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We All Benefit From Maine’s Bear Hunt The Way It Is

By Frank Connolly

I find it hard to just sit back and remain silent when there’s a threat to anything that will cost me, my family and friends the right to enjoy the outdoor gifts we now enjoy.

Though I am a flatlander — I moved to Maine from Massachusetts in 1975 — I have had a long career in the Maine outdoors. After obtaining my Maine Guide license and pilot’s license in 1978 and 1979, I started Caribou Outfitters and guided river trips on the Allagash and St. John rivers.

Having a remote camp in T11 R8 near Round Mountain in Aroostook County, I also have guided out-of-state hunters on moose hunts. And in the last few years, I have begun to guide bear hunts.

My point is that I have been involved in guiding and working for myself and others and know how much the vote on Question 1, which would ban bear baiting, hounding and trapping, would cost all of us.

Take this example: I recently worked the week guiding two Pennsylvania hunters, a father and son team who had to employ a Maine Guide because they were hunting using dogs. This was their first trip to Maine, and they booked the hunt fearing they wouldn’t be able to hunt bears with dogs or over bait in the future if the “yes” vote was successful in November.

Both hunters were successful harvesting a bear. It really was not easy, but great hounds, long hikes, great country and good luck were with us. The Maine bear population is healthy and managed by professional, dedicated people who know the allowable number of bears that can be harvested.

For this one-week hunt, the owner of the camp where these two hunters stayed had to hire a second person to help with the dogs and logistics, another person in the kitchen and a guide. For that, he collected fees from the hunters for their stay.

On their way to camp, the hunters stopped in Scarborough at Cabela’s to pick up licenses and outdoor clothing, at L.L.Bean where they completed their Christmas shopping and Two Rivers Canoe in Medway. Add in meal stops and gas along the way.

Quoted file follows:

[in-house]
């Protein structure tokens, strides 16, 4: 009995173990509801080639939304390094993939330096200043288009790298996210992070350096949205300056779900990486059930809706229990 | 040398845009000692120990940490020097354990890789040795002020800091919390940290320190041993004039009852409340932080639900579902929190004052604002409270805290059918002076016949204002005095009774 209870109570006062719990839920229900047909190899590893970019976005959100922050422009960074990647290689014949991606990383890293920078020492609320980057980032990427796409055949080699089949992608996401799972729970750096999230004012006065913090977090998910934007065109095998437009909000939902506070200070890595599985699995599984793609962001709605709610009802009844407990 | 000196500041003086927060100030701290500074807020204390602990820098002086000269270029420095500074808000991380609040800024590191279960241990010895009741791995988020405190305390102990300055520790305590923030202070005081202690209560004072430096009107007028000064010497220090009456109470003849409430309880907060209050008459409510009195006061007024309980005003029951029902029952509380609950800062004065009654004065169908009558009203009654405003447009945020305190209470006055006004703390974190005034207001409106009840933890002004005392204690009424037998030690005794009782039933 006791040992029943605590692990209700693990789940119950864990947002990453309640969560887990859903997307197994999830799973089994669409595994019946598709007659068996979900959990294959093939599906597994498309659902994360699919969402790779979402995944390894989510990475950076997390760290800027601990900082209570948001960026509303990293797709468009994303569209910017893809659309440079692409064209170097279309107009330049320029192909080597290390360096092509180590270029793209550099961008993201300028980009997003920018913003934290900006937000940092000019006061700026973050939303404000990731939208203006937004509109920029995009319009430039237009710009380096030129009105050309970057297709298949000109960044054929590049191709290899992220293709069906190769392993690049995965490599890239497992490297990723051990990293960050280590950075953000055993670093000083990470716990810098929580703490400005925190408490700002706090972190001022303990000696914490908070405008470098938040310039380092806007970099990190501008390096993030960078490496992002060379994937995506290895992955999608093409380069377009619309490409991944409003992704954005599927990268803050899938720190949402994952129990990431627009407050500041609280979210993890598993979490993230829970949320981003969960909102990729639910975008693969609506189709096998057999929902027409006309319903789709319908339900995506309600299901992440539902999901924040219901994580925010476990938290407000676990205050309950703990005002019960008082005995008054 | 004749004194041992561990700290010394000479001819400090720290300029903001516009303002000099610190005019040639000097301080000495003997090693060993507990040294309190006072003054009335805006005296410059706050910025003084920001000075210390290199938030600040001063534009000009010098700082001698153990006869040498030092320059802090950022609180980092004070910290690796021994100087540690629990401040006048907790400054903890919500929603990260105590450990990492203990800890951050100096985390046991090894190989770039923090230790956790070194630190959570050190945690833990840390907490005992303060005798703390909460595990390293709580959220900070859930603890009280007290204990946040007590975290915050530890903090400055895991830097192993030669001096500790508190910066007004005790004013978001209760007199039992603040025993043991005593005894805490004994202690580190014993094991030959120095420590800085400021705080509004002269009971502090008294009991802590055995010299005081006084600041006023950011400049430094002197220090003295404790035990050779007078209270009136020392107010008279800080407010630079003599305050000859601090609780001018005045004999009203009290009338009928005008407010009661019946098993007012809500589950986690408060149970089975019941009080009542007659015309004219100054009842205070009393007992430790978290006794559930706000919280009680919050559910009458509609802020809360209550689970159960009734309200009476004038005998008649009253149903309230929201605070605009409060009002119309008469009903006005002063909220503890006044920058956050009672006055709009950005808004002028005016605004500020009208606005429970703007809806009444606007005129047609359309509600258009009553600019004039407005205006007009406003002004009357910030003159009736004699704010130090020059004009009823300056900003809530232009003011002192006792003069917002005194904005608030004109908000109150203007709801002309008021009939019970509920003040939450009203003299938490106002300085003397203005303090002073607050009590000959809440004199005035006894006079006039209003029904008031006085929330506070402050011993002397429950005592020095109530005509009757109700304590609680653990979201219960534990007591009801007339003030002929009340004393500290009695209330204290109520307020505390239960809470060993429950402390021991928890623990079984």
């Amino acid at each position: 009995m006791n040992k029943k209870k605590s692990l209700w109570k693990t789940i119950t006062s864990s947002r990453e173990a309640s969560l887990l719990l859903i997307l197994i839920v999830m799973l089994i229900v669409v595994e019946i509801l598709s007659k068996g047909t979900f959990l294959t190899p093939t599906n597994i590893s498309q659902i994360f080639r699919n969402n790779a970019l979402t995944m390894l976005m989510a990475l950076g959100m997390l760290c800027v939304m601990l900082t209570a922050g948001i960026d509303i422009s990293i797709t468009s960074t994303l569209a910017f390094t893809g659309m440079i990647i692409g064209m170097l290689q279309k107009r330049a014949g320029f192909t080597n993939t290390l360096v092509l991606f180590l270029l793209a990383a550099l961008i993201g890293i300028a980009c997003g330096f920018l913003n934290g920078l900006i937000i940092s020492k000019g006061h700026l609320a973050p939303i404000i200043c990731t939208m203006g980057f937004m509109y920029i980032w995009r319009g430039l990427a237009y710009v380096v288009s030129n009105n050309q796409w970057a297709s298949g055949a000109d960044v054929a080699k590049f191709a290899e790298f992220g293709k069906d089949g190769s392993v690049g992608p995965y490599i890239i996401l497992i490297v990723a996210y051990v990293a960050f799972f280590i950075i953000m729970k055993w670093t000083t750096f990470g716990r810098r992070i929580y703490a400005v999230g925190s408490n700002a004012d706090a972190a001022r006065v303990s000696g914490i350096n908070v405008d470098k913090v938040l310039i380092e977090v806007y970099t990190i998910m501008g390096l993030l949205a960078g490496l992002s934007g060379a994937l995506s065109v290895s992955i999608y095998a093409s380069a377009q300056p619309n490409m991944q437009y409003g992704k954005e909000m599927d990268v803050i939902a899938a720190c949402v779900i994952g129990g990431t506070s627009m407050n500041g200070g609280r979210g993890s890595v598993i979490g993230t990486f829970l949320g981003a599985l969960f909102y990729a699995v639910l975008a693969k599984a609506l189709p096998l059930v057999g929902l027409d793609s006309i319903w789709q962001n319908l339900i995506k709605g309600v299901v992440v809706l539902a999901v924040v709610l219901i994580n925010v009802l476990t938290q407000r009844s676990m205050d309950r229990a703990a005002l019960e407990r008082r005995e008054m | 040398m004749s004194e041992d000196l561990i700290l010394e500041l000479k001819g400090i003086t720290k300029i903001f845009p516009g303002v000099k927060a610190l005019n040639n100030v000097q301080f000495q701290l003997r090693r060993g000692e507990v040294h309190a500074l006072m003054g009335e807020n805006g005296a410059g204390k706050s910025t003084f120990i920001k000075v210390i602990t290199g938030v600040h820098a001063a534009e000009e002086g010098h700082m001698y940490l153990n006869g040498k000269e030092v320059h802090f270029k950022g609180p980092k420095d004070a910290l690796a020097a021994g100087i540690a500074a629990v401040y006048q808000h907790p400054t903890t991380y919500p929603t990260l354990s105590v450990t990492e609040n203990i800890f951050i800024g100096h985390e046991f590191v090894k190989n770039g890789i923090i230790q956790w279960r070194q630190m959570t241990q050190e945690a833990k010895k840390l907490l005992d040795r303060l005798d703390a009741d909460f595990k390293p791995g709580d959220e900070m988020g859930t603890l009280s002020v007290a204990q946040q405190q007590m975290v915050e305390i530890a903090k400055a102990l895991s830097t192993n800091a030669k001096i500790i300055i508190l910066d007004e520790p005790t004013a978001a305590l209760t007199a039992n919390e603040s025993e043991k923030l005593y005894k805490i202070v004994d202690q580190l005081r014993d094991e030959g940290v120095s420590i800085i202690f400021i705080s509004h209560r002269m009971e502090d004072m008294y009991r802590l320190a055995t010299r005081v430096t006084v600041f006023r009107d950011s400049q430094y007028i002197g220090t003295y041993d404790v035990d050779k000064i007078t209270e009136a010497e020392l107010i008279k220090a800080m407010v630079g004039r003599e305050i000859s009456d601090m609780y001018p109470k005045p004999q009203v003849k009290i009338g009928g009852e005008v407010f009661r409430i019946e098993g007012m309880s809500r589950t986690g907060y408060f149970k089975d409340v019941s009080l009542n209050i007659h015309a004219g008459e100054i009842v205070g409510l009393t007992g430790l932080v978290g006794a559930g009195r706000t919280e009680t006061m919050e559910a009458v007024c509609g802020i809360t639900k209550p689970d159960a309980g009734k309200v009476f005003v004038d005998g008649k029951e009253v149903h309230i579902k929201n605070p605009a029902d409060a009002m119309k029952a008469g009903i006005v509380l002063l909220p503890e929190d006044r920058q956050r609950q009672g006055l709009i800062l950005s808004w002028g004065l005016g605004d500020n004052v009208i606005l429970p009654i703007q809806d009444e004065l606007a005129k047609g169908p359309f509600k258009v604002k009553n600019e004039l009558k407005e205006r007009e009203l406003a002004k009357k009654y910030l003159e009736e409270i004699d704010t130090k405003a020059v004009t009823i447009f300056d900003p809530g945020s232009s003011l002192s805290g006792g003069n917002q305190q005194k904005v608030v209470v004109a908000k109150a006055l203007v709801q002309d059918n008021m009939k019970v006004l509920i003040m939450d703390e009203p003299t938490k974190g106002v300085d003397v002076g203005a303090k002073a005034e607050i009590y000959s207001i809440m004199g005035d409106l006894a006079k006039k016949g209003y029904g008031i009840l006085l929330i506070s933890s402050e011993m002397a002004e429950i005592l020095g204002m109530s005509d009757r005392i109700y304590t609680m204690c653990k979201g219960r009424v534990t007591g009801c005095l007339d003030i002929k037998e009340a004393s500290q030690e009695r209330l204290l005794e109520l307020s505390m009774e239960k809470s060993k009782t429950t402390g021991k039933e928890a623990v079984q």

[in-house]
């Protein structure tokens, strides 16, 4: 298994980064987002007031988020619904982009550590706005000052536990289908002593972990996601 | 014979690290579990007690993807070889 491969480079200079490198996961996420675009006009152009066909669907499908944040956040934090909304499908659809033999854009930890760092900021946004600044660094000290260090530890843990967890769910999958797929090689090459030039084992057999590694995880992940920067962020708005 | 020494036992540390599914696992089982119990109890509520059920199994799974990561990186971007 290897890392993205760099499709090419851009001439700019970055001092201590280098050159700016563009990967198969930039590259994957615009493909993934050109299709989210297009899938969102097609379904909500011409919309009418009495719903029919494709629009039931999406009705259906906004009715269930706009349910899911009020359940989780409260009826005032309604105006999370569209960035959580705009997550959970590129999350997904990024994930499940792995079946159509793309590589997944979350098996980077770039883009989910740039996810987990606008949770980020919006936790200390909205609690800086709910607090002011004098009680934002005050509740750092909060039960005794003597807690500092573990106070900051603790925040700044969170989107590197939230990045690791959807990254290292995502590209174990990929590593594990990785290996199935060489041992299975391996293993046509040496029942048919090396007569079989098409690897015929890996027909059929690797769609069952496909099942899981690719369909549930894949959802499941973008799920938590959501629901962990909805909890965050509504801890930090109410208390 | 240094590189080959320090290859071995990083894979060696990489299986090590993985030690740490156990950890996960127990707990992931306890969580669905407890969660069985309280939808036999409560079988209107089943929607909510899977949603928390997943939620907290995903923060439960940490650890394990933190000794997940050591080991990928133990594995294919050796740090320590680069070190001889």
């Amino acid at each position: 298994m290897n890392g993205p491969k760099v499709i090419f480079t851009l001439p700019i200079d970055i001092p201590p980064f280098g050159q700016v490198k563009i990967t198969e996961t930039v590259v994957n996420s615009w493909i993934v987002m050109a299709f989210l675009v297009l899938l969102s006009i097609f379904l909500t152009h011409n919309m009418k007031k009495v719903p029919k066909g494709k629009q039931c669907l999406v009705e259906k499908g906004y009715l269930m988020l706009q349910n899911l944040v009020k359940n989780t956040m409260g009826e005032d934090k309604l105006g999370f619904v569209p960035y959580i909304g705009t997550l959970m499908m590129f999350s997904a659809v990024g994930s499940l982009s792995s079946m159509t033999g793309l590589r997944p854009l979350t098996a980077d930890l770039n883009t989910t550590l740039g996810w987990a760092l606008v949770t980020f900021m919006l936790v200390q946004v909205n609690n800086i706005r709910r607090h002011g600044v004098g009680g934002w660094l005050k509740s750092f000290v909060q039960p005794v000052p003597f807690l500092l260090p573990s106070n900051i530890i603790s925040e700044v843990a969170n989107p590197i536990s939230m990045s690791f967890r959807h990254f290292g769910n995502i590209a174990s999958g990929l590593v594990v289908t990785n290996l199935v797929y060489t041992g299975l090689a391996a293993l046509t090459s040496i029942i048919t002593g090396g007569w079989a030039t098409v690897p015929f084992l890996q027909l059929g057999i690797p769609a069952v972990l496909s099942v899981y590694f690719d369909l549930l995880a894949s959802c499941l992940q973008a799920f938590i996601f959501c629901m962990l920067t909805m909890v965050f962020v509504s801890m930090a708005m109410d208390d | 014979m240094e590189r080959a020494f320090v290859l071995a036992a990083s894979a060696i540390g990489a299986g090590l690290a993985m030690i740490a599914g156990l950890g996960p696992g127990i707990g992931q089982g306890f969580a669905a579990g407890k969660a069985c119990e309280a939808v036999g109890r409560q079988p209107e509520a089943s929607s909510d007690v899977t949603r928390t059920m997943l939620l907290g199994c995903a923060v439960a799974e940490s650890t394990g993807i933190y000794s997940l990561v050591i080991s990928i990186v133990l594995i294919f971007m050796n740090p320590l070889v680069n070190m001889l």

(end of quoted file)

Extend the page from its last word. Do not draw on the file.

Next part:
Before even getting to camp, these hunters have left more than a couple of dollars in Maine. Then, after a successful hunt and tagging their bears at Abol Bridge in Millinocket, they brought the hides and skulls to Proudlove’s Taxidermy in Enfield. Although it will be a year before they get their mounts back, both plan on returning to enjoy some spring fishing.

Why would anyone vote to stop a tradition that is managed by professionals and provides business income, jobs and the experience of a lifetime to people who enjoy our state.

It’s really an easy choice for me. After living in Maine for almost 40 years, I’m still a flatlander, but I have spent many hours in our northern Maine woods, and I don’t want anyone from outside our state to call the shots for me, my family and friends.

Voting no is a vote of confidence in the professionals who watch over our fish and wildlife. I trust that they care as much for our wildlife as much as I do.

Let’s maintain what we have and vote with the professionals who maintain our wildlife, along with the businesses, guides, outfitters, camp cooks and support staff who benefit from our bear hunting tradition.

We all benefit from our natural resources.

 

Paid for and Authorized by the Maine Wildlife Conservation Council. PO BOX 5540, Augusta, Maine 04330
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Maine Wildlife Conservation Council
PO Box 5540
Augusta, Maine 04330